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LA Theater Review

Large Cast Energizes '42nd Street' at Musical Theatre West

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Large Cast Energizes '42nd Street' at Musical Theatre West
Photo Source: Alysa Brennan

With its tale of an obscure chorus girl being rocketed to Broadway stardom, a score of great Harry Warren–Al Dubin songs, and some incredible Busby Berkeley dance numbers, the 1933 movie tuner “42nd Street” was perfect escapist fare for Depression-era audiences. It also became the mother of all backstage musicals, suiting it well to being refitted for the stage in 1980 by director-choreographer Gower Champion and book writers Michael Stewart and Mark Bramble, with the inclusion of Warren songs from other films the major liberty taken.

Jon Engstrom’s direction and choreography and Michael Borth’s attentive musical direction help propel Musical Theatre West’s revival, which benefits from a large-scale handling of the material; crackerjack song-and-dance scenes from leads, principals, and ensemble; and the use of eye-catching costumes provided by the Theatre Company (Upland, Calif.) and sets and props courtesy of Reagle Music Theatre of Greater Boston. The sizable cast energizes the material, starting with a bang-up, company-wide tap dance number, the first thing we see as the curtain rises.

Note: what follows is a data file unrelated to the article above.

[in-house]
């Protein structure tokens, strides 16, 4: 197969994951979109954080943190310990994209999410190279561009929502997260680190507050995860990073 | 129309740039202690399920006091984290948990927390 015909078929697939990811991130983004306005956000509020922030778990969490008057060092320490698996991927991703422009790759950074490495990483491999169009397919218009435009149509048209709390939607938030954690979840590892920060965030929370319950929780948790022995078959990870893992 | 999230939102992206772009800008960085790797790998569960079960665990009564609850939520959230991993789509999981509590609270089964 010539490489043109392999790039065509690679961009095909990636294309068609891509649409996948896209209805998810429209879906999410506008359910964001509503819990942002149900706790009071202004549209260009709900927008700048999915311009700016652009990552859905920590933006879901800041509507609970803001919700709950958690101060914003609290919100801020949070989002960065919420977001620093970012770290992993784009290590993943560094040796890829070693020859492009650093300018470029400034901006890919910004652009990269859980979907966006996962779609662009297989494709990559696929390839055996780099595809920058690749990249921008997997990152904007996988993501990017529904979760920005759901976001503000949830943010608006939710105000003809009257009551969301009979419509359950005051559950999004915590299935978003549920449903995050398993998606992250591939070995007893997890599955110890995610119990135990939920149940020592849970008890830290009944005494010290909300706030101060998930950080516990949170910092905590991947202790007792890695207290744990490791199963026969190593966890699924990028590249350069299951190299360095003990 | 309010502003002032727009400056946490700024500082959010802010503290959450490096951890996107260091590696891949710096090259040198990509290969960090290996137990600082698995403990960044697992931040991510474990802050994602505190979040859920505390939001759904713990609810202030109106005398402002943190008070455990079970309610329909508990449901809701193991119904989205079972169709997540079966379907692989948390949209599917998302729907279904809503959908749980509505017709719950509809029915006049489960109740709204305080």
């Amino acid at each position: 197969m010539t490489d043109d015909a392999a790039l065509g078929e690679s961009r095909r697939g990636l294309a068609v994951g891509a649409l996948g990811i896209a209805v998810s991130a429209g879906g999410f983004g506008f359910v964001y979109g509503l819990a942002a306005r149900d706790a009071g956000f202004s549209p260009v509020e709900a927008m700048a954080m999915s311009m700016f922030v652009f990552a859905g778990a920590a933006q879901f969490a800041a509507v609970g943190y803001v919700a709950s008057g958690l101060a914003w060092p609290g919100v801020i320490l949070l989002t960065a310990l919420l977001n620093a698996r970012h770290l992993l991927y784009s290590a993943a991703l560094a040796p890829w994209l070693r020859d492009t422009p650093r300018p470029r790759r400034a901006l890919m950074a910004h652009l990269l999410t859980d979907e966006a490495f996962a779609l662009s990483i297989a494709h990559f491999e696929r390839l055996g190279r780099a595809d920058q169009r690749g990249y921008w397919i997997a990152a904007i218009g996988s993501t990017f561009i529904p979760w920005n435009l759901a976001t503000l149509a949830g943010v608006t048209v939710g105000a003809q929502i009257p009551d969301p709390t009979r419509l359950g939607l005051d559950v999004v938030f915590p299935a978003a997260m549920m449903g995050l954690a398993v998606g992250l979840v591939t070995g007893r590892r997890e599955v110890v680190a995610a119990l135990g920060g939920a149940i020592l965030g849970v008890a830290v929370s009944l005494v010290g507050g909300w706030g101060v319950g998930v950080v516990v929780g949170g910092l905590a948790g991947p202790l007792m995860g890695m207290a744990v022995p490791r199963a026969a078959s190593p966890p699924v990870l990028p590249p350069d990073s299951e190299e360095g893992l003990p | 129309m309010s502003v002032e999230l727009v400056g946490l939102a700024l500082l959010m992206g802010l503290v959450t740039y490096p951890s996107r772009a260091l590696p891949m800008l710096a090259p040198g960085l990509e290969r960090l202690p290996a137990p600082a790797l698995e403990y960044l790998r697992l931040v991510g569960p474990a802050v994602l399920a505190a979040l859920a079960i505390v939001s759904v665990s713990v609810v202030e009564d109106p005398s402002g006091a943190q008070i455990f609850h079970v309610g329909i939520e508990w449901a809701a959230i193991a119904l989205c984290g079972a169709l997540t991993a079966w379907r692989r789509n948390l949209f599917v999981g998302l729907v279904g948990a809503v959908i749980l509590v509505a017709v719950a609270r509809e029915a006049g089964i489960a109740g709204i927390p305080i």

While many of the characters and plot twists of the film have been recycled so often that they’ve become clichés, Engstrom and company treat the material as fresh and avoid lapsing into parody. In particular, Borth’s mastery of the score goes a long way in powering the production. Under his hand, the pit orchestra belts out Warren’s classic numbers with spirit and precision, and the cast responds in kind. The result is a fun-in-a-corny-kind-of-way staging that captures all the hyperbole and ballyhoo of show biz, especially the glitz of the Great White Way as mythologized by Hollywood films of the Depression era. Kinetic and jubilant, the show is Broadway’s paean to itself and to all things musical theater.

Atop the cast are Damon Kirsche, Tracy Lore, and Tessa Grady, as legendary Broadway producer Julian Marsh, aging but still viable star Dorothy Brock, and fresh-faced Peggy Sawyer, whose arrival from the backwater of Allentown, Pa., is akin to Dorothy Gale’s visit to Oz. Tall, angular Kirsche has a Cagney-like ferocity, his cynical, ill-tempered, no-nonsense Julian amused by Peggy and often dumbstruck, his head cocked, unsure of quite what to make of this raw dynamo. Grady’s Peggy is naive, yes, but thankfully not just a Pollyannaish patsy. She’s insanely gifted yet self-effacing, savoring every bit of her new life even when rattled by Julian’s presence or being driven to exhaustion by him to keep his newest show from closing before it opens. Lore, too, skirts the hackneyed. While a bossy prima donna, her Dorothy genuinely loves and needs ex-beau Pat Denning (Christopher Guilmet), as her regretful singing of “I Know Now” proves, and she’s finally able to admit that Peggy is a star in the making.

Glittering production numbers such as “We’re In the Money,” “Lullaby of Broadway,” “Shuffle Off to Buffalo,” and the title song are glorious, cementing Warren’s place in the firmament of musical theater and this show’s score as the stuff of legend.

Presented by Musical Theatre West at the Carpenter Performing Arts Center, 6200 E. Atherton St., Long Beach. Oct. 26–Nov. 11. (562) 856-1999 ext. 4 or www.musical.org.

Critic’s Score: A

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